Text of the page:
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To make the cut, I used a Dremel with a cutting wheel bit. Pretty dusty and a lot of metal shards flying around but I'm happy with how it came out. Definitely recommend pulling every component out as the case dust got everywhere.
 

babelmh13

Limp Gawd
Joined
Jul 13, 2012
Messages
179
05 Wire Mesh Fan Screen

I spent a lot of time looking for a honeycomb pattern aluminum mesh to use where I cut the hole for the rad. But I couldn't find anything that would match the rest of the vents in a thin enough profile.

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So I did something pretty jenky and went over to Staples after work and picked up a wire mesh office trash can for about six bucks. (It had the biggest flat surface area out of everything I looked at there). Cut out a rectangular piece with some shears and viola! I don't really intend for this to be permanent but for now I'll rest it on the inside of the case and screw the radiator from the bottom and just sandwich the screen to the case.
 

babelmh13

Limp Gawd
Joined
Jul 13, 2012
Messages
179
06 GPU Waterblock Assembly

Next for me was to install the EK Waterblocks and Faceplates to my GTX 670's. I wanted a full cover block and faceplate but had trouble locating them at a reasonable price. Luckily, Nvidia used the same PCB layout for the 970s as they did for the 670s so I got the new 970 accessories. The assembly was pretty straight forward.

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First step was to remove the stock cooler and clean off the old dried up thermal paste and pads.

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Second was to apply new thermal paste and pads, secure the waterblock, and then the faceplate. EKWB supplied a bunch of extra screws, pads and thermal paste in case any get lost during the build which was nice.
 
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babelmh13

Limp Gawd
Joined
Jul 13, 2012
Messages
179
07 Rebuilding

Once all the prep work had been completed, I could finally start hooking everything back up.

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I started off seating the motherboard and attaching the old EKWB CPU block and my RAM sticks. Then I screwed one of my new Corsair Sp120 quiet edition fans and one of my original case fans to the bottom of my XTX240 rad, pulling the air through the top and exhausting out the bottom of the case. Once that was in place, I began running my new sleeved cables trying to keep them as neat as possible.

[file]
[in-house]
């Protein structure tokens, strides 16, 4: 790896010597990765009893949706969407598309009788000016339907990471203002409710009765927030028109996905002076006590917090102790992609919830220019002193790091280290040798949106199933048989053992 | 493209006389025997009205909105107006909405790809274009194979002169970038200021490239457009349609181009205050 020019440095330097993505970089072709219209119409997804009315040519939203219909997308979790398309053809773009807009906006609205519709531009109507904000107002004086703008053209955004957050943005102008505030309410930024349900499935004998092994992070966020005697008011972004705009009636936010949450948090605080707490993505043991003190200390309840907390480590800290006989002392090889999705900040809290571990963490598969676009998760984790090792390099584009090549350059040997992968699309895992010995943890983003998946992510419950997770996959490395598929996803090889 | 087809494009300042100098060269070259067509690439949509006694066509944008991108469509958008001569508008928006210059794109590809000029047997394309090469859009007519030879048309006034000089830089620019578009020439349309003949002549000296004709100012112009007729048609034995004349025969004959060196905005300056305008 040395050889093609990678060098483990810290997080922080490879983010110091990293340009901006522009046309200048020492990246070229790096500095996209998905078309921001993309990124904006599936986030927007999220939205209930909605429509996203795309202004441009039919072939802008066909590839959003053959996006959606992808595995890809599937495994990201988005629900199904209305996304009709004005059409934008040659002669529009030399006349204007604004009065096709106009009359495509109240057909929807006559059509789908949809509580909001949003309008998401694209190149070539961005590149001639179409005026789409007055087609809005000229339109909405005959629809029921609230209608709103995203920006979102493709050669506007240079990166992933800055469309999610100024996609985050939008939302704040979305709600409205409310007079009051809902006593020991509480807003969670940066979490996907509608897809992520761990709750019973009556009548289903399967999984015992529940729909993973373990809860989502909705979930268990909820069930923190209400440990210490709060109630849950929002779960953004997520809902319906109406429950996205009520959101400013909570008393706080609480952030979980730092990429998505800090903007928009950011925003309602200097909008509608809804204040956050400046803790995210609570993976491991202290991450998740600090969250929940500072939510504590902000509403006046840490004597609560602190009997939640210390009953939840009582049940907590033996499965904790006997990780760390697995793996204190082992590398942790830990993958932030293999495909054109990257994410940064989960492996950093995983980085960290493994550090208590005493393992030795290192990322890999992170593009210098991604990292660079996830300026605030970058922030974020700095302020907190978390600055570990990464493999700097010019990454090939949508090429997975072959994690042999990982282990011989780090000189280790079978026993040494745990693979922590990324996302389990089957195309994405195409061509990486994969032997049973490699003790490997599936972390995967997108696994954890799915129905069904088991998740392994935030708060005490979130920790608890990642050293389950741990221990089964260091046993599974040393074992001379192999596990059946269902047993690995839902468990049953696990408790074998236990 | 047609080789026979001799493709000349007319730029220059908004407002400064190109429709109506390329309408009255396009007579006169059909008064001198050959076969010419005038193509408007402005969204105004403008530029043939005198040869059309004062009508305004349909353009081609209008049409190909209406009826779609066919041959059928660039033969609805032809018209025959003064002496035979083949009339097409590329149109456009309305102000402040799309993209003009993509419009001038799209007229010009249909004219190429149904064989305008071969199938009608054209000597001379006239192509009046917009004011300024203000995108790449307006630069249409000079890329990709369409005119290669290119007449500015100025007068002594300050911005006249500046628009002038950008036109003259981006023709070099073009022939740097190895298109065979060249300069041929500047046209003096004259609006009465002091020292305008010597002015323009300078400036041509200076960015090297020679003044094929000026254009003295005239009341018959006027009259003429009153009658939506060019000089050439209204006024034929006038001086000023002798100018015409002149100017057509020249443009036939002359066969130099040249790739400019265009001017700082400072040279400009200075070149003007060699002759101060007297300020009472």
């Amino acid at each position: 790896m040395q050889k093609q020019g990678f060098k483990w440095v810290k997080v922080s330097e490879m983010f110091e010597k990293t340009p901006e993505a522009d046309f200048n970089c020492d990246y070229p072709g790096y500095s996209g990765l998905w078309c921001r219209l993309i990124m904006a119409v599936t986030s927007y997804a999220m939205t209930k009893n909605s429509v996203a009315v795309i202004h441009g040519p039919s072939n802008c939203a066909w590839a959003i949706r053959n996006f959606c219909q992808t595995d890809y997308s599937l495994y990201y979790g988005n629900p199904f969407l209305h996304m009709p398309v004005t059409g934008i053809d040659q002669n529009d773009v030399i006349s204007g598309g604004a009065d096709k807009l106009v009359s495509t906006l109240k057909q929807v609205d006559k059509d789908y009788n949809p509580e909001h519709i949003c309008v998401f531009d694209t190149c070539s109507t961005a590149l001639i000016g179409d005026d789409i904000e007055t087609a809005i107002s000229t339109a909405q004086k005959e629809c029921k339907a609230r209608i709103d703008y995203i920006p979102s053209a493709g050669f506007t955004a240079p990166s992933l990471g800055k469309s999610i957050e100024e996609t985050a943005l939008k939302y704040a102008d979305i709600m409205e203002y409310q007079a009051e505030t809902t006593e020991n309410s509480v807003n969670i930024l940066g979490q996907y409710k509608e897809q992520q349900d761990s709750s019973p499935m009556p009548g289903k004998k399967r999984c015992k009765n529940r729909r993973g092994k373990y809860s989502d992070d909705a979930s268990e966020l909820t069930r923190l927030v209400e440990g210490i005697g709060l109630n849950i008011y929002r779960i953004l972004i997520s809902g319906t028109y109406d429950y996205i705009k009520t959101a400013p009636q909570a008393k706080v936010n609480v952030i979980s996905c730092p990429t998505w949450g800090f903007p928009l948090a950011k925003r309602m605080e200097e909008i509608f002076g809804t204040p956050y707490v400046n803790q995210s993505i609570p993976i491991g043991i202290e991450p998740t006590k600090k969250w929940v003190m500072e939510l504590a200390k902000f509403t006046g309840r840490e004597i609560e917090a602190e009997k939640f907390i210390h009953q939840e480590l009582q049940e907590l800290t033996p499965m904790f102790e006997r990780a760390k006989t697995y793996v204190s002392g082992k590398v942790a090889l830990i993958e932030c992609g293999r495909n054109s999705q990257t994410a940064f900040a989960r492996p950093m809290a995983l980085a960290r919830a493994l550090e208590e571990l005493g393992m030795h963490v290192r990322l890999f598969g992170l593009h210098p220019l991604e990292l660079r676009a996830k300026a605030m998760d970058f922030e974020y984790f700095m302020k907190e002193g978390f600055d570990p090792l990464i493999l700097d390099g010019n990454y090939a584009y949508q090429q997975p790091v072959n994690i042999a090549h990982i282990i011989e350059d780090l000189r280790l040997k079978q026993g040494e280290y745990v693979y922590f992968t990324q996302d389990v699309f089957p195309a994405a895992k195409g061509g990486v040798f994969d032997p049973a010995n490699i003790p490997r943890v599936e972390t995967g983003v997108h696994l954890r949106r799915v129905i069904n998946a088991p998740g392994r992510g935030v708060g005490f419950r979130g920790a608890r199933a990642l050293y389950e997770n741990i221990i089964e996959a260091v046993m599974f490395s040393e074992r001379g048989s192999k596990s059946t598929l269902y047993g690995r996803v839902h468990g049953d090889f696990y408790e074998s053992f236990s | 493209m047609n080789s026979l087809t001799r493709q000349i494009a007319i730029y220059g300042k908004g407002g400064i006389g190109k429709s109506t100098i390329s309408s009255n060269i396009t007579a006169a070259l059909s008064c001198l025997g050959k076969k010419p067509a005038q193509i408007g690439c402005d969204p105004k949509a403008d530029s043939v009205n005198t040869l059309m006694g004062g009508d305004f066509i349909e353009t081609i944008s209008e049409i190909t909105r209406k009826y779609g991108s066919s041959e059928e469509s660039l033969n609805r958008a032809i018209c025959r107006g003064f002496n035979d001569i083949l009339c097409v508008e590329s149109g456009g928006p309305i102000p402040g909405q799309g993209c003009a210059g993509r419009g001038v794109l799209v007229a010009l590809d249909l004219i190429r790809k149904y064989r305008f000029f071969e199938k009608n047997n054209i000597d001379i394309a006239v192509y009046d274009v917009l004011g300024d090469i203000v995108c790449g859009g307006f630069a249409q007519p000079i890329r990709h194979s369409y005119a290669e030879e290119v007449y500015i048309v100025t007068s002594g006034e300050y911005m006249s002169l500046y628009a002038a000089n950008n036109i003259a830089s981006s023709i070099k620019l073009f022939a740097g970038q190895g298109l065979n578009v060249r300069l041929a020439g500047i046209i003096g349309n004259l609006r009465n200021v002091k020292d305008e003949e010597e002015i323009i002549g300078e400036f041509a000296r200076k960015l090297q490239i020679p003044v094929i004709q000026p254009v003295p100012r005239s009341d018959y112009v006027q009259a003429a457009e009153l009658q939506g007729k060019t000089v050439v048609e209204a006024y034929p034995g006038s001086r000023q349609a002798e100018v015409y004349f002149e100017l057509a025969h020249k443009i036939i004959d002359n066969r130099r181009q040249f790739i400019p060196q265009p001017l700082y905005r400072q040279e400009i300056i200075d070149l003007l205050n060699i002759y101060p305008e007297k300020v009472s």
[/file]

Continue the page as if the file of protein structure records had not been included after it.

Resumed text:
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babelmh13

Limp Gawd
Joined
Jul 13, 2012
Messages
179
08 SLI Install

Apologies for the quality of these pictures, they were taken on my old Galaxy S4 if my memory serves me and looking at them now, I wish I had something better. Anyway this was the most aggravating part of the entire build. The original plan was to use the EK-FC dual parallel GPU bridge between the blocks but I bought the 2-slot version which ended up being too short (angry). I then searched everywhere for the the 3-slot version but nowhere had the acrylic clear copper version in stock at the time (more angry). So I ended up buying 4 more Bitspower fittings because I didn't want to wait 3 weeks for the bridge to come and decided I'd just use tubes to connect the blocks.

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This was a rather poor idea. AS evident in the photos, there is a very short run for the 3/4" tubing between the fittings. It took me a handful of different trial and error cuts and about two hours of frustration for the tubing between the cards to be the right height so that both cards sat directly into their PCI slots. A couple of times I got both cards seated but they were either pushing the slots away or pulling them in and I felt if I left them, eventually they would snap under the pressure. But I finally got them installed and they look good enough to me to leave for now.
 

babelmh13

Limp Gawd
Joined
Jul 13, 2012
Messages
179
09 Top Rad & Cooling Loop

Next came the fun part, mounting the top radiator and getting all the loops components situated.

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I attached three more of the new Corsair fans to the bottom of the new XSPC RX360 V3 radiator and secured it to the top of the case. No problems. I was slightly skeptical that the Bitspower Water Tank Z-Multi 250 Inline reservoir might be a little to tall for my case but once I got it in there I thought it looked great. I tossed the silver kill coil in there and screwed in two 90° adapters at the bottom. Needed these to get the beefy 3/4" tubes to their destinations with minimum bending.

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Things started to get a little cramped at the bottom with the Swiftech MCP655 pump which I knew they would. The orientation of the in vs. out ports on the pump are the opposite of how I wish they were. If they were switched, I could more easily arranged things. Below the shelf, there are two 90° adapters on the top of the radiator. The one in back is receiving the flow of water directly from the pump. The one in front (more visible in the photos) is connected to the bottom of the lower graphics card through a hole I drilled in the shelf with a hole saw bit. I used a grommet from elsewhere in the case here for a cleaner look and to avoid having sharp metal against the tube. On the right side of the lower radiator in the left picture, you can make out one of my old fittings that I reconnected which has a very short length of tube capped with a new Bitspower Matte Black Sealing Plug to use as a drain-port for future flushing of my loop.